The youngest child in the tournament is 7 years old, with the oldest child being 12. Despite the major differences in kids' size, the Jones family still sees the good that can come from it.
"I think it's a good experience for them," Sharmila Jones said. "They get to challenge themselves playing against other kids that are older and stronger. Our kids can only just learn from that. I think it's a good thing."
All three of the brothers have been playing for at least four years while Riya has been playing for two years.
While Riya may not have the size and experience of her brothers, she is a part of a new United States Tennis Association program called the 10 and Under Tennis Initiative.
The program is designed to help younger kids that have just started to play tennis further develop with a smaller court progressing from 36 to 60 feet, to the traditional 78-foot court, as well as different sized balls to help their play.
"It changes the court size to adapt to the children's size," said Kathy Hudson, the Junior Tennis Director at the Charleston Tennis Club. "The balls make a huge difference in their progress as well, especially at an early age.
"Each age group (3-5, 6-8, and 8-10) has a different sized ball (red, orange, and green dot). The balls don't bounce as high or move as fast. It allows them to move better and get in position, and be more offensive. There is a lot of interest to learn the game. It's our job to help them stay with it."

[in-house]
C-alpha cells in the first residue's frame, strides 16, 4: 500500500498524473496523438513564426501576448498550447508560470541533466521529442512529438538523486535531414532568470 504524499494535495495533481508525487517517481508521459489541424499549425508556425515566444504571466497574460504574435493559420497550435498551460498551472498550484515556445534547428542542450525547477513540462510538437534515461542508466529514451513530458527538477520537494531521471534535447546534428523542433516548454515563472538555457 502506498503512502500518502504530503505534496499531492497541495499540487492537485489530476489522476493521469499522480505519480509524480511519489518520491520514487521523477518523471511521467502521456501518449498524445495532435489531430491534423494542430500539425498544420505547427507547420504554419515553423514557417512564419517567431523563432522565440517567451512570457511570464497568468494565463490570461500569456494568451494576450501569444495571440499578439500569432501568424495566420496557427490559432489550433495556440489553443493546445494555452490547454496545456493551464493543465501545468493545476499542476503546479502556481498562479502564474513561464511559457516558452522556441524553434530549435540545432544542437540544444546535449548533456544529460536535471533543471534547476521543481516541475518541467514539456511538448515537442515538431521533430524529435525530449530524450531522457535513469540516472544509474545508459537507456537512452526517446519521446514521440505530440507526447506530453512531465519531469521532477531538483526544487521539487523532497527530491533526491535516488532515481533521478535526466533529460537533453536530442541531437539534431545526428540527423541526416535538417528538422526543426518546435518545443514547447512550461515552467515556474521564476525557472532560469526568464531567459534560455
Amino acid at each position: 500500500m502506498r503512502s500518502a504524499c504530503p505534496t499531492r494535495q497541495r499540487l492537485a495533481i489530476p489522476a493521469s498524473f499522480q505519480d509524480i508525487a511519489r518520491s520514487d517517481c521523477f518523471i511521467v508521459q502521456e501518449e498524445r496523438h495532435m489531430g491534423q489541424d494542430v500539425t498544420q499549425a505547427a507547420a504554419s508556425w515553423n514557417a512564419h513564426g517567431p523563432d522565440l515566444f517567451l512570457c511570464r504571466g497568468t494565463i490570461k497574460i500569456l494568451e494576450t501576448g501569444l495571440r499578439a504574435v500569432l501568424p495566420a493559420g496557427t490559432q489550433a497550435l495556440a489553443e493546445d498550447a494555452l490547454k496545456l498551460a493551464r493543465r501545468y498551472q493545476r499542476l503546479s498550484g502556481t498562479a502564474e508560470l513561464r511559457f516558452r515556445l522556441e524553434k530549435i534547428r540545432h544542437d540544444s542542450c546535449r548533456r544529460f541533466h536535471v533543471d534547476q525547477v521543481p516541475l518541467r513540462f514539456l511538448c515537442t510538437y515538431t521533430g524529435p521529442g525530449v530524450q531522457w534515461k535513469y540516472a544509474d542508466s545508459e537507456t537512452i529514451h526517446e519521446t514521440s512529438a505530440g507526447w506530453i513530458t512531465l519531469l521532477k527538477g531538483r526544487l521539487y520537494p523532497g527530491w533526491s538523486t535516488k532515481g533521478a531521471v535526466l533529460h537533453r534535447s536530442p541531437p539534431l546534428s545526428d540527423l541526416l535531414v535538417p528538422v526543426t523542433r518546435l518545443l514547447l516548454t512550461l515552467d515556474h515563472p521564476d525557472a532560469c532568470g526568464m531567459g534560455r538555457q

Both Eric, 41, and Sharmila, 42, played high school tennis at George Washington and Parkersburg, respectively, but got away from the game during college. That has all but changed with all their children playing, and they couldn't be happier.
"Both of us stopped playing but when they started showing interest in tennis, that's when we started playing again," Sharmila Jones said. "The neat thing is we all six play so much together. We get our exercise and get back into the sport.
"Maybe when they are older and don't feel like they are getting much from us, we will start playing against other people, and maybe even next year in the Public Courts," she added. "That's when we aren't much of a challenge for them anymore, which is getting close."
Contact sportswriter Christopher Wade at chris.w...@dailymail.com or 304-348-1735.